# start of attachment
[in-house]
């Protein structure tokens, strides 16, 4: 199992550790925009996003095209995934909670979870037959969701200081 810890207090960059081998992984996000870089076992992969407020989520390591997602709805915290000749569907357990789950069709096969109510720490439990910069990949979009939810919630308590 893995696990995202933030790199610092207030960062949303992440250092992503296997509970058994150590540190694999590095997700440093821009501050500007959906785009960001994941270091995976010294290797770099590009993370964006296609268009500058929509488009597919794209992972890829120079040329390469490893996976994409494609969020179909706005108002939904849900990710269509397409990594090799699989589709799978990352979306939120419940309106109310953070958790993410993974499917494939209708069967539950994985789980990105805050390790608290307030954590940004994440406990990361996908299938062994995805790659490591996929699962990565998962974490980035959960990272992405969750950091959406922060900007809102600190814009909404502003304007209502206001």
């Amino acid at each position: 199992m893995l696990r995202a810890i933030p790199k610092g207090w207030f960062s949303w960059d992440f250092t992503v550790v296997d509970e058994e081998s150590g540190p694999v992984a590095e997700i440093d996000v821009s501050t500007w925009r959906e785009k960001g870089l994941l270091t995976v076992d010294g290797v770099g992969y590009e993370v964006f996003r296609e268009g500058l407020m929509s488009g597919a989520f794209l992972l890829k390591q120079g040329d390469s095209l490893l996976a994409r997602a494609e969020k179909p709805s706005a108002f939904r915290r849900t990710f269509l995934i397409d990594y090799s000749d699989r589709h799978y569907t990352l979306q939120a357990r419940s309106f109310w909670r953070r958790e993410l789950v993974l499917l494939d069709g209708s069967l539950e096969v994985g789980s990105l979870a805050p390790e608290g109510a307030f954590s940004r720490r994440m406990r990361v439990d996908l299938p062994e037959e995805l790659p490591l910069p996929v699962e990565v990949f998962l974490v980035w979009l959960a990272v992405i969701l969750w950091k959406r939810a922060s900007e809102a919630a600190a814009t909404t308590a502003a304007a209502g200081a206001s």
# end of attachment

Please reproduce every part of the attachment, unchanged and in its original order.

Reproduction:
[in-house]
């Protein structure tokens, strides 16, 4: 199992550790925009996003095209995934909670979870037959969701200081 810890207090960059081998992984996000870089076992992969407020989520390591997602709805915290000749569907357990789950069709096969109510720490439990910069990949979009939810919630308590 893995696990995202933030790199610092207030960062949303992440250092992503296997509970058994150590540190694999590095997700440093821009501050500007959906785009960001994941270091995976010294290797770099590009993370964006296609268009500058929509488009597919794209992972890829120079040329390469490893996976994409494609969020179909706005108002939904849900990710269509397409990594090799699989589709799978990352979306939120419940309106109310953070958790993410993974499917494939209708069967539950994985789980990105805050390790608290307030954590940004994440406990990361996908299938062994995805790659490591996929699962990565998962974490980035959960990272992405969750950091959406922060900007809102600190814009909404502003304007209502206001």
């Amino acid at each position: 199992m893995l696990r995202a810890i933030p790199k610092g207090w207030f960062s949303w960059d992440f250092t992503v550790v296997d509970e058994e081998s150590g540190p694999v992984a590095e997700i440093d996000v821009s501050t500007w925009r959906e785009k960001g870089l994941l270091t995976v076992d010294g290797v770099g992969y590009e993370v964006f996003r296609e268009g500058l407020m929509s488009g597919a989520f794209l992972l890829k390591q120079g040329d390469s095209l490893l996976a994409r997602a494609e969020k179909p709805s706005a108002f939904r915290r849900t990710f269509l995934i397409d990594y090799s000749d699989r589709h799978y569907t990352l979306q939120a357990r419940s309106f109310w909670r953070r958790e993410l789950v993974l499917l494939d069709g209708s069967l539950e096969v994985g789980s990105l979870a805050p390790e608290g109510a307030f954590s940004r720490r994440m406990r990361v439990d996908l299938p062994e037959e995805l790659p490591l910069p996929v699962e990565v990949f998962l974490v980035w979009l959960a990272v992405i969701l969750w950091k959406r939810a922060s900007e809102a919630a600190a814009t909404t308590a502003a304007a209502g200081a206001s």